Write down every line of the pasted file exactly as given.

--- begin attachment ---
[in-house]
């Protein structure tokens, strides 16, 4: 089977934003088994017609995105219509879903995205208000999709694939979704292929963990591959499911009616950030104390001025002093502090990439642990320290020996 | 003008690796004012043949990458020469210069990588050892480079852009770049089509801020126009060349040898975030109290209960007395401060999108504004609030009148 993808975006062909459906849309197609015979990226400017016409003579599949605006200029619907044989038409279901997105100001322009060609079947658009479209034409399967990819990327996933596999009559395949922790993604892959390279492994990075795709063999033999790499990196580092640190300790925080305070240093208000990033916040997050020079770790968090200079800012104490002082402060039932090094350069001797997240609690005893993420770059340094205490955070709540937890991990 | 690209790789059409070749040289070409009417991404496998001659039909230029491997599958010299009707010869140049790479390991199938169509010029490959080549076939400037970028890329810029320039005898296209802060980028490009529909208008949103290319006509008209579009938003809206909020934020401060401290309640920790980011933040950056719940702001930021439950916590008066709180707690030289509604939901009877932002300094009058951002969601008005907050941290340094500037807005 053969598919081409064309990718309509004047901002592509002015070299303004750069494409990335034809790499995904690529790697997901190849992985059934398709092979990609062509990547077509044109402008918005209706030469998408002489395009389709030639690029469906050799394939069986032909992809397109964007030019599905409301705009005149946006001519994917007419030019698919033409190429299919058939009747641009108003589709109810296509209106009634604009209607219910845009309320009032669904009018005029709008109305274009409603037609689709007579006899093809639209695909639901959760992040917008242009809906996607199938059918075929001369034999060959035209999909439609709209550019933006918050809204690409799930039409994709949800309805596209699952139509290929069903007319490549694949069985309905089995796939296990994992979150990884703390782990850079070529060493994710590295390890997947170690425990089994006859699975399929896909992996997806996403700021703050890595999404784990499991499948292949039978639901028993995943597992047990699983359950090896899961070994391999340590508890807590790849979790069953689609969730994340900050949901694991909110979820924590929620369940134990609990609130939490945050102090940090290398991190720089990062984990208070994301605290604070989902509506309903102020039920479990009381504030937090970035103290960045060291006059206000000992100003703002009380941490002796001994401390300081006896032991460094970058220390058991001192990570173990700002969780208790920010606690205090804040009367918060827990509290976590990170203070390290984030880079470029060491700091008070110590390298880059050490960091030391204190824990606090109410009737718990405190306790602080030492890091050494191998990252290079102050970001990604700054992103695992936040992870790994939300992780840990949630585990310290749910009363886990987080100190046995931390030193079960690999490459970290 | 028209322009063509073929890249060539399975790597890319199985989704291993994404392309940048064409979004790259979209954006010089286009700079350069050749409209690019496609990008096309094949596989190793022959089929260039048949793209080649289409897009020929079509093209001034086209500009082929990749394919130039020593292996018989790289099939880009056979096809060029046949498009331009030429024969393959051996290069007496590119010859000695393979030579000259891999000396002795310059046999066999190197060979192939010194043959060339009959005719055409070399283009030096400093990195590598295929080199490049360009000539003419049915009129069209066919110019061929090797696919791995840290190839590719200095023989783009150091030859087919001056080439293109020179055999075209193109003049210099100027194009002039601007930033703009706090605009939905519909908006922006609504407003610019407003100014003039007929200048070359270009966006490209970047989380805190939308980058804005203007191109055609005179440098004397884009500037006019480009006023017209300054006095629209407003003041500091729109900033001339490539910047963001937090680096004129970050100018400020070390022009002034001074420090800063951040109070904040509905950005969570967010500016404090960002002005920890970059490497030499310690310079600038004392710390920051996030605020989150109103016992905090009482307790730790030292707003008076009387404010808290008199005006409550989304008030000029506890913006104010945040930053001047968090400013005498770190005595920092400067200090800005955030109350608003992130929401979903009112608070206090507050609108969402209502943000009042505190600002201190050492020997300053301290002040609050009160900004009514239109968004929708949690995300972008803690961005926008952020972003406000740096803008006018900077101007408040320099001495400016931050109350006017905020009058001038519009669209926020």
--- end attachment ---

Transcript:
[in-house]
């Protein structure tokens, strides 16, 4: 089977934003088994017609995105219509879903995205208000999709694939979704292929963990591959499911009616950030104390001025002093502090990439642990320290020996 | 003008690796004012043949990458020469210069990588050892480079852009770049089509801020126009060349040898975030109290209960007395401060999108504004609030009148 993808975006062909459906849309197609015979990226400017016409003579599949605006200029619907044989038409279901997105100001322009060609079947658009479209034409399967990819990327996933596999009559395949922790993604892959390279492994990075795709063999033999790499990196580092640190300790925080305070240093208000990033916040997050020079770790968090200079800012104490002082402060039932090094350069001797997240609690005893993420770059340094205490955070709540937890991990 | 690209790789059409070749040289070409009417991404496998001659039909230029491997599958010299009707010869140049790479390991199938169509010029490959080549076939400037970028890329810029320039005898296209802060980028490009529909208008949103290319006509008209579009938003809206909020934020401060401290309640920790980011933040950056719940702001930021439950916590008066709180707690030289509604939901009877932002300094009058951002969601008005907050941290340094500037807005 053969598919081409064309990718309509004047901002592509002015070299303004750069494409990335034809790499995904690529790697997901190849992985059934398709092979990609062509990547077509044109402008918005209706030469998408002489395009389709030639690029469906050799394939069986032909992809397109964007030019599905409301705009005149946006001519994917007419030019698919033409190429299919058939009747641009108003589709109810296509209106009634604009209607219910845009309320009032669904009018005029709008109305274009409603037609689709007579006899093809639209695909639901959760992040917008242009809906996607199938059918075929001369034999060959035209999909439609709209550019933006918050809204690409799930039409994709949800309805596209699952139509290929069903007319490549694949069985309905089995796939296990994992979150990884703390782990850079070529060493994710590295390890997947170690425990089994006859699975399929896909992996997806996403700021703050890595999404784990499991499948292949039978639901028993995943597992047990699983359950090896899961070994391999340590508890807590790849979790069953689609969730994340900050949901694991909110979820924590929620369940134990609990609130939490945050102090940090290398991190720089990062984990208070994301605290604070989902509506309903102020039920479990009381504030937090970035103290960045060291006059206000000992100003703002009380941490002796001994401390300081006896032991460094970058220390058991001192990570173990700002969780208790920010606690205090804040009367918060827990509290976590990170203070390290984030880079470029060491700091008070110590390298880059050490960091030391204190824990606090109410009737718990405190306790602080030492890091050494191998990252290079102050970001990604700054992103695992936040992870790994939300992780840990949630585990310290749910009363886990987080100190046995931390030193079960690999490459970290 | 028209322009063509073929890249060539399975790597890319199985989704291993994404392309940048064409979004790259979209954006010089286009700079350069050749409209690019496609990008096309094949596989190793022959089929260039048949793209080649289409897009020929079509093209001034086209500009082929990749394919130039020593292996018989790289099939880009056979096809060029046949498009331009030429024969393959051996290069007496590119010859000695393979030579000259891999000396002795310059046999066999190197060979192939010194043959060339009959005719055409070399283009030096400093990195590598295929080199490049360009000539003419049915009129069209066919110019061929090797696919791995840290190839590719200095023989783009150091030859087919001056080439293109020179055999075209193109003049210099100027194009002039601007930033703009706090605009939905519909908006922006609504407003610019407003100014003039007929200048070359270009966006490209970047989380805190939308980058804005203007191109055609005179440098004397884009500037006019480009006023017209300054006095629209407003003041500091729109900033001339490539910047963001937090680096004129970050100018400020070390022009002034001074420090800063951040109070904040509905950005969570967010500016404090960002002005920890970059490497030499310690310079600038004392710390920051996030605020989150109103016992905090009482307790730790030292707003008076009387404010808290008199005006409550989304008030000029506890913006104010945040930053001047968090400013005498770190005595920092400067200090800005955030109350608003992130929401979903009112608070206090507050609108969402209502943000009042505190600002201190050492020997300053301290002040609050009160900004009514239109968004929708949690995300972008803690961005926008952020972003406000740096803008006018900077101007408040320099001495400016931050109350006017905020009058001038519009669209926020």